Friday, 19 December 2014 / TRUTH-OUT.ORG

Distortions Fuel Paranoia About Inflation

Thursday, 24 April 2014 00:00 By Paul Krugman, Krugman & Co. | Op-Ed

(CREDIT: MEDI; Albania/CartoonArts International/The New York Times Syndicate) (Image: MEDI; Albania / CartoonArts International / The New York Times Syndicate)

I've been thinking about how we talk about - or don't talk about - the desirability of low inflation targets.

As I noted recently, the International Monetary Fund's World Economic Outlook report makes a compelling case for raising the target above 2 percent - but avoids saying so explicitly, resorting to coded euphemisms. Meanwhile, inflation paranoia is very much a partisan thing. In my notes for a recent class at Princeton, I listed the signatories of an open letter to Ben Bernanke, then the chairman of the Federal Reserve, from 2010 warning about dollar "debasement" from quantitative easing; it's obvious that everyone on the list is a highly committed Republican, and some people with the right ideological credentials are on board even though they have no relevant professional credentials. (William Kristol and Dan Senor, monetary experts?)

So what's going on here? Let me suggest that it is, ultimately, a class thing. Monetary policy isn't really technocratic and politically neutral; moderate inflation may be good for employment, especially when you're trying to work off a debt overhang, but it's bad for the wealthiest 0.1 percent of Americans. And that fact ends up exerting a huge influence on the discussion.

Let me start with a bit of a historical puzzle, or rather a puzzle about how history is remembered. Throughout the recent debate over monetary policy in the United States we have heard apocalyptic warnings about Zimbabwe/Weimar and all that, but also constant invocations of the 1970s. My side of the debate has made a point of explaining why this situation is nothing like the '70s. But ask a different question: How did the '70s get framed as the ultimate bad time?

For sure they weren't good - but the really bad times for ordinary working families were the big recessions, which took place during the Reagan administration, to some extent under George H.W. Bush and, above all, after the recent financial crisis. Think about how weird it is, given this history, for people in 2010 or 2011, amid the wreckage, to be saying "Watch out - if we're not careful this could turn into the '70s!" (cue ominous soundtrack).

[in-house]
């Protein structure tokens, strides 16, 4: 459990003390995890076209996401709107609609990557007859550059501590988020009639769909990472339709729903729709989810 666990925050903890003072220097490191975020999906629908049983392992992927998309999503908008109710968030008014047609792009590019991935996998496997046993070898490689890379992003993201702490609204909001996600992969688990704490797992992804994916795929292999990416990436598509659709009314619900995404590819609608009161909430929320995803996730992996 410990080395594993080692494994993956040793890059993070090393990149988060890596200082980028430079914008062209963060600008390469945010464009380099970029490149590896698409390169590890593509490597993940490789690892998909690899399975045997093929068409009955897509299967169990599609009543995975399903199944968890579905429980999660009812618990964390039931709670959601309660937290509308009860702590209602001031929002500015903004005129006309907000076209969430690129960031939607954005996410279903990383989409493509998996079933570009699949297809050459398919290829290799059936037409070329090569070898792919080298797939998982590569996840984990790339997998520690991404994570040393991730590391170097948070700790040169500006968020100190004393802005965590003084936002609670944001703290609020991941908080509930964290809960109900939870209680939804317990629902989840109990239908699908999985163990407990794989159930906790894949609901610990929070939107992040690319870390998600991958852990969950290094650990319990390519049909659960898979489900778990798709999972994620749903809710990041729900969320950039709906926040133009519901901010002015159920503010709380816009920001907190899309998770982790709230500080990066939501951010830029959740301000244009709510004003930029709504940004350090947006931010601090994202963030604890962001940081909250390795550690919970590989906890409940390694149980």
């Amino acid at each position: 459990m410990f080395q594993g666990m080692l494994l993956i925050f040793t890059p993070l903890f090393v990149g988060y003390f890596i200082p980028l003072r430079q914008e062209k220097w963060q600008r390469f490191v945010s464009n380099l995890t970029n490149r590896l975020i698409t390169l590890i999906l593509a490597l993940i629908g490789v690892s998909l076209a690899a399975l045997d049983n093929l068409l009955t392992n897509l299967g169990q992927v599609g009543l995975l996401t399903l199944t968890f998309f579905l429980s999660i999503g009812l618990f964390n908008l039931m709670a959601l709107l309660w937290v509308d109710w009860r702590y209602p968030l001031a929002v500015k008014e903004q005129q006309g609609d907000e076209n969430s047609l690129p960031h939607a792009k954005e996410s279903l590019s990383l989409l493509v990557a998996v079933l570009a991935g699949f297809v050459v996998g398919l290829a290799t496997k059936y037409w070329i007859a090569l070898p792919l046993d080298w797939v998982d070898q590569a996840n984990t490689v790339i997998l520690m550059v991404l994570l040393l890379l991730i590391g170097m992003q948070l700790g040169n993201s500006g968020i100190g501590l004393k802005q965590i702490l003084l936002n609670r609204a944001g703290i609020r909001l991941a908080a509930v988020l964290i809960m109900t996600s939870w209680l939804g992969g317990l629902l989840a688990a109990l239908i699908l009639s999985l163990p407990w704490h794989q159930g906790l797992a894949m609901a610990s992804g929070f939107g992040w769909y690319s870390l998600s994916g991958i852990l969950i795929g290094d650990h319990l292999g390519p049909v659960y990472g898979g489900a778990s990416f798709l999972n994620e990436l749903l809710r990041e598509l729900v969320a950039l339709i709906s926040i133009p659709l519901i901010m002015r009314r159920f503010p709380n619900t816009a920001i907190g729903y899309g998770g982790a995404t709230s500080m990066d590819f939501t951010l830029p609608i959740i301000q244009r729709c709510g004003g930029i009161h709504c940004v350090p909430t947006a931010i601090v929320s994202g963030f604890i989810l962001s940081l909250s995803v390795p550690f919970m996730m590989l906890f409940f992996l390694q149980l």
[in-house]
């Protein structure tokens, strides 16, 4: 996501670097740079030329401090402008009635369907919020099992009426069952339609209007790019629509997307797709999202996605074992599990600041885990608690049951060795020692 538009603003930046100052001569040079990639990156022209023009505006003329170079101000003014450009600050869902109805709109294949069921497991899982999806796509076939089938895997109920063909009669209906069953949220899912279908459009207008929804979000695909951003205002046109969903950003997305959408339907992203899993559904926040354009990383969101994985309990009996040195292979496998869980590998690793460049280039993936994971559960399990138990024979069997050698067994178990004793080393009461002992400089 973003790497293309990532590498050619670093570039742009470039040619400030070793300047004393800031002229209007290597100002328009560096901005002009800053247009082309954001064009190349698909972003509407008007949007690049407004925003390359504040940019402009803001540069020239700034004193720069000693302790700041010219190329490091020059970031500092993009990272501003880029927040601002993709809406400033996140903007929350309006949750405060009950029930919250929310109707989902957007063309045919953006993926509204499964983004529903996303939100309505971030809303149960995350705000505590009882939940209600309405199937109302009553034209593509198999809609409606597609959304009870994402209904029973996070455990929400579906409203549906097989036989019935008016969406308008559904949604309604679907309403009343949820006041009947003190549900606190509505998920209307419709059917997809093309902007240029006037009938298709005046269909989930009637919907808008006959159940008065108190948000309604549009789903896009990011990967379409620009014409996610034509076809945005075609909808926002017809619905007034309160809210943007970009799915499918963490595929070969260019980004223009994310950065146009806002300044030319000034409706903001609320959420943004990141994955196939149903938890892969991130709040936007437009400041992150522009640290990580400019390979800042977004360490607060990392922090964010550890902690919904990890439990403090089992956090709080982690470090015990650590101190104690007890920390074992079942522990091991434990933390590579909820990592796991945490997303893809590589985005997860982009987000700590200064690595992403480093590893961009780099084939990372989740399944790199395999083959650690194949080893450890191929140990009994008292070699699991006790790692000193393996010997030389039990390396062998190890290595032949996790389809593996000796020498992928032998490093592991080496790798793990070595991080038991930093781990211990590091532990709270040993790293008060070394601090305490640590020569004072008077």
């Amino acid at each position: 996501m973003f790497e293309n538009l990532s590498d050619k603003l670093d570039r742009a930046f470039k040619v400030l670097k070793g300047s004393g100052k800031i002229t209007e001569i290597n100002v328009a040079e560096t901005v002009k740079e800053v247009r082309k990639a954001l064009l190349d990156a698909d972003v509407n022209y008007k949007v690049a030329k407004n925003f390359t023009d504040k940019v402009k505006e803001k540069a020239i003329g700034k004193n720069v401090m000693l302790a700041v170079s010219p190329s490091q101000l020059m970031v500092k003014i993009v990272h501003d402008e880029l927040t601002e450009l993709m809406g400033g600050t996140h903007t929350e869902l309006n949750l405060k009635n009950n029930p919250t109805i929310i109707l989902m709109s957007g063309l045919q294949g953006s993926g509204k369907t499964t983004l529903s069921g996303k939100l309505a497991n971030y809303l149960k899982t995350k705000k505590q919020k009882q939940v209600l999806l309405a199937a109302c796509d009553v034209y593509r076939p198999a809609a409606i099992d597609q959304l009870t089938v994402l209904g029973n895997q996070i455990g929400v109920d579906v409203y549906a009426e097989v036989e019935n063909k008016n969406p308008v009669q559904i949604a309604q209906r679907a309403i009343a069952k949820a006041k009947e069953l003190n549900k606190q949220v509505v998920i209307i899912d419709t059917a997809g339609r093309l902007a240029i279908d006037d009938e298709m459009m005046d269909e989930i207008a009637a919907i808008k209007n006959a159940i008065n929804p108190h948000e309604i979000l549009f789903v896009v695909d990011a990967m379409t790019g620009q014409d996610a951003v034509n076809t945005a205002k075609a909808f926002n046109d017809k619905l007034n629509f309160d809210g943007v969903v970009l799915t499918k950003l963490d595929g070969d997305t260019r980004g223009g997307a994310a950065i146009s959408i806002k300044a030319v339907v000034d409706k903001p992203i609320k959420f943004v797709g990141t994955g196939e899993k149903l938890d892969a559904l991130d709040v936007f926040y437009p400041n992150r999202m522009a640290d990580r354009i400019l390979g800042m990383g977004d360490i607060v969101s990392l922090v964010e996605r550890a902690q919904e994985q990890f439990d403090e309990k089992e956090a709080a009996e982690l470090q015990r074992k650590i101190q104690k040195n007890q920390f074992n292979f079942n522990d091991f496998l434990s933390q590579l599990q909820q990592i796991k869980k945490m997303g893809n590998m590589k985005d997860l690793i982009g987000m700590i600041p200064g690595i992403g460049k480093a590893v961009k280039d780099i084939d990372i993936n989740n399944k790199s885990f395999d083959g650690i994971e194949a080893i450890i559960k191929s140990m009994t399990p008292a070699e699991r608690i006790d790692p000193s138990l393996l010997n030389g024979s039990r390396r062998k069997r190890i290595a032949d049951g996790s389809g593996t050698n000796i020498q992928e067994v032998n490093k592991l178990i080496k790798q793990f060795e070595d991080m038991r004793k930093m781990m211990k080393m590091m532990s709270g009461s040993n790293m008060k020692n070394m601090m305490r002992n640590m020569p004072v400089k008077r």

But there were some people for whom the '70s really were the worst of times - namely, owners of financial assets. And who cares a lot about financial assets, and not so much about labor income? The 0.1 percent who, according to research by the economists Emmanuel Saez and Gabriel Zucman, "only" get about 4 percent of total wages, but have more than 20 percent of the wealth and surely a larger share of financial assets.

The economist Carmen Reinhart has in the past argued persuasively that highly indebted countries normally work off their debt in large part through "financial repression" - keeping interest rates low while inflating part of the debt away. The thing is, although this sounds bad, it actually isn't for the vast majority of people.

Britain did far better through financial repression after World War II than it did through orthodoxy after World War I. But there is one small but influential group that is in fact hurt by financial repression: again, the 0.1 percent.

Now, I don't think the 0.1 percent and their defenders are secretly twirling their mustaches, snickering over how they're using delusions of sound policy to enrich themselves at the expense of the 99 percent. The Koch brothers don't even have mustaches.

But I do think that the very real conflict between what's good for oligarchs and what's good for the economy is, indirectly, having a powerful effect in distorting the debate.

© 2014 The New York Times Company
Truthout has licensed this content. It may not be reproduced by any other source and is not covered by our Creative Commons license.
Paul Krugman joined The New York Times in 1999 as a columnist on the Op-Ed page and continues as a professor of economics and international affairs at Princeton University. He was awarded the Nobel in economic science in 2008. Mr Krugman is the author or editor of 20 books and more than 200 papers in professional journals and edited volumes, including "The Return of Depression Economics" (2008) and "The Conscience of a Liberal" (2007).
Copyright 2014 The New York Times.